At the beginning of about March, however, that $7,500 credit will be split into two parts: Consumers can get a $3,750 credit if the vehicle has a battery that contains at least 40 percent critical minerals from the United States (or a country that is the United States). free trade agreement with) and an additional $3,750 credit if at least 50 percent of the battery’s components are assembled and manufactured in North America. Those rules aren’t final yet, so the January 1 tax credit is a stopgap measure until the White House irons out the final version.
Joe Britton, the executive director of EV industry group Zeta, said there is likely one wider group of vehicles that are eligible for the full tax credit in January and February than there will be later in 2023. That’s why he advised potential EV owners to act quickly in 2023.
“I would buy a car in the first quarter,” he said.
Solar energy on the roof — the best choice for generating clean energy
Tax relief now available: 30 percent of the installation cost, no limit
For those who want to generate their own clean energy, this is always possible solar energy on the roof panels. This tax credit has actually been available since the Inflation Reduction Act was signed into law in August 2022. It offers a tax credit equivalent to 30 percent of the cost of installing solar energy on rooftops, with no ceiling. According to Rewiring America, the average 6 kilowatt solar installation costs approx $19,000, making the average solar tax credit about $5,700. (The Inflation Reduction Act also includes a 30 percent tax credit for homeowners who must upgrade their electrical panel for rooftop solar, and a 30 percent tax credit for installing battery storage.)
Solar panels can save homeowners tens of thousands of dollars in energy bills and, when combined with battery storage, can also provide power backup in the event of a blackout or other disaster. For someone trying to move their entire home away from fossil fuels, solar panels become even more appealing: switch everything to electricity, then make the electricity super cheap using the sun.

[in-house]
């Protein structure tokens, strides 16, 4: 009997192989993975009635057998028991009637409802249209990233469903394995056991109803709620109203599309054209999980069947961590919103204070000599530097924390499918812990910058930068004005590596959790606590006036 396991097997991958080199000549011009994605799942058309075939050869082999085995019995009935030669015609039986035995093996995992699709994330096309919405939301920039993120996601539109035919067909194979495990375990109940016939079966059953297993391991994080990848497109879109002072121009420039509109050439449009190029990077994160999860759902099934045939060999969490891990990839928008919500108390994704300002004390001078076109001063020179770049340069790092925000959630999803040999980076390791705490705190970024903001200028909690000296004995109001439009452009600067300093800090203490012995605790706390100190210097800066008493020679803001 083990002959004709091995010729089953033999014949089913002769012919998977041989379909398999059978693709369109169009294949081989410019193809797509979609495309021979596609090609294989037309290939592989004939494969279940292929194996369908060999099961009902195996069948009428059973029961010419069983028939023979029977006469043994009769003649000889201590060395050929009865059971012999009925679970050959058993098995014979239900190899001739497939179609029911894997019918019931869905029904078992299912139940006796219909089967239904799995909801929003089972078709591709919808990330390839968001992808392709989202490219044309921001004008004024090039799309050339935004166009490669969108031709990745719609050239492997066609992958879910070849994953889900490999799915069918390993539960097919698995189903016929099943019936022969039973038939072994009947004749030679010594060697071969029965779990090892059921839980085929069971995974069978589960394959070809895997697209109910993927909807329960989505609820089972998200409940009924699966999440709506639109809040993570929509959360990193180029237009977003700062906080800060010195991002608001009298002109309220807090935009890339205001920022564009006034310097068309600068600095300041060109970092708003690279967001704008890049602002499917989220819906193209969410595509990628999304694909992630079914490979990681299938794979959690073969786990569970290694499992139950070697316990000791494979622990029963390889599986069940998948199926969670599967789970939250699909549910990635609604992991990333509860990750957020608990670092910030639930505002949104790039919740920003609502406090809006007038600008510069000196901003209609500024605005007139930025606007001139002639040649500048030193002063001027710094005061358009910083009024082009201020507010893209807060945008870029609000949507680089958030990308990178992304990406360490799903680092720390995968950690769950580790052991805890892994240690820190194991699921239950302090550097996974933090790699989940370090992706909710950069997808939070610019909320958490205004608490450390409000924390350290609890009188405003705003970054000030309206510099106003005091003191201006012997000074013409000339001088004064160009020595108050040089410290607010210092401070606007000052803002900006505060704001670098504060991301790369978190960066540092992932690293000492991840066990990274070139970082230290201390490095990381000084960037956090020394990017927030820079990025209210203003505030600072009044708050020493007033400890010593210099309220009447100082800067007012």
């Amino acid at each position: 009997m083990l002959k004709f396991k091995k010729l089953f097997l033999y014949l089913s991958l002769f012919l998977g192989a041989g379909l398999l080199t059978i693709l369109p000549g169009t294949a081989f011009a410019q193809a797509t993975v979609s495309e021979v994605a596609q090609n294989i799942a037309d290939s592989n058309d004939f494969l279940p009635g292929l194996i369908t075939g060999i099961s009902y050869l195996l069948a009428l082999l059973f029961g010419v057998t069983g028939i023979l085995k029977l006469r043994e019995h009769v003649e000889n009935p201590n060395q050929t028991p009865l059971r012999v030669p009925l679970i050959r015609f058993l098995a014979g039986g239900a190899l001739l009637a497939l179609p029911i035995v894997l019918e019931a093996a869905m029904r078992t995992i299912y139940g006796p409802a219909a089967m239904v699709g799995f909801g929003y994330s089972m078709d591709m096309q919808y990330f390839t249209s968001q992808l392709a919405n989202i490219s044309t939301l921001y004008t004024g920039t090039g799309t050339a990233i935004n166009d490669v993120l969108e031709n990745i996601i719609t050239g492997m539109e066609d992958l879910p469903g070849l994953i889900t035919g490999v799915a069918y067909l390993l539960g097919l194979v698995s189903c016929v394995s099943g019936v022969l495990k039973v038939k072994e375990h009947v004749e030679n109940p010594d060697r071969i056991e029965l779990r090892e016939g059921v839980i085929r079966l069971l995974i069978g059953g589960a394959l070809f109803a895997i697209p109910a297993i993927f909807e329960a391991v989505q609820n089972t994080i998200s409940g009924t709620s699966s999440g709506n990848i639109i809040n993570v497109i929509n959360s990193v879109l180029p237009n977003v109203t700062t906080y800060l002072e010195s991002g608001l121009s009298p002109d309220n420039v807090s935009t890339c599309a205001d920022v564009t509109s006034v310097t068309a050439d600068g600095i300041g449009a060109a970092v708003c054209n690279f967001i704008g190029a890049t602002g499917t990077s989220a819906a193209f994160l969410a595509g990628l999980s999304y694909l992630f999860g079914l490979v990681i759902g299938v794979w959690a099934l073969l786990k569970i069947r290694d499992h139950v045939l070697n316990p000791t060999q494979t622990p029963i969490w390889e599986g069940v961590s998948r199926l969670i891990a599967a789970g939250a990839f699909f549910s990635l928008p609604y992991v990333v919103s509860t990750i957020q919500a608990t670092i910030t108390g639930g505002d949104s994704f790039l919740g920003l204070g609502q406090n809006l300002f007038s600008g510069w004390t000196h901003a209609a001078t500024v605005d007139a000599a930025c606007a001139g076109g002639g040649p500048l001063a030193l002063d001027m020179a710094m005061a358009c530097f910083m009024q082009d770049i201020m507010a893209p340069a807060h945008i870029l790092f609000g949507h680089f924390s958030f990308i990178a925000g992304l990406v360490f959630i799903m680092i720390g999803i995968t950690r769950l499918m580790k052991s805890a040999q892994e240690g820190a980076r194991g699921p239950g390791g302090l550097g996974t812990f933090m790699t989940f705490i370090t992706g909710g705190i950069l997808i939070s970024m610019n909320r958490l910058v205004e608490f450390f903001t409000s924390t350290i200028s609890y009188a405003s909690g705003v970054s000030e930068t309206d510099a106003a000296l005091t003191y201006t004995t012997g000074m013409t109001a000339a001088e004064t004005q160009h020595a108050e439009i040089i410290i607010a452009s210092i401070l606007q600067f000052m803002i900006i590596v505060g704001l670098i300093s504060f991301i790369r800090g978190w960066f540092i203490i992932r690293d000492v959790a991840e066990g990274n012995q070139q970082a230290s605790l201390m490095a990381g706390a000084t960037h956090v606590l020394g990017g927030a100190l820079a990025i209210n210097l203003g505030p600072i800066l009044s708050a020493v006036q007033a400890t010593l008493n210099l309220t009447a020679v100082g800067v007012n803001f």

There are also other options for people who do not have their own home. Tenants can subscribe to one common solar project to lower their electricity bills and indirectly benefit from the tax reductions.
Tips, tricks and words of caution
Many more credits will come out in 2023: for EV chargers (up to $1,000), heat pump water heaters (up to $2,000), and even cash for sealing your home’s doors and windows (up to $1,200).
The most important thing to know, Briscoe said, is whether you qualify for the upfront rebates for low- and middle-income Americans — which won’t be available until later in 2023 — or the tax credits, which will be available on January 1. . (Try this tool.) If you choose the tax credit route, it’s better to spread the upgrades over several years, as there’s an annual cap on how many credits you can claim in any given year. And, she warned, it won’t always be easy: It can be difficult to find the right installers and the right information to use all available government resources.
But in the end, said Briscoe, how you start decarbonizing your life is not as important as ordinary starting.
“It’s like a diet or any other change in your life,” she said. “You have to take the first step, and then another step.”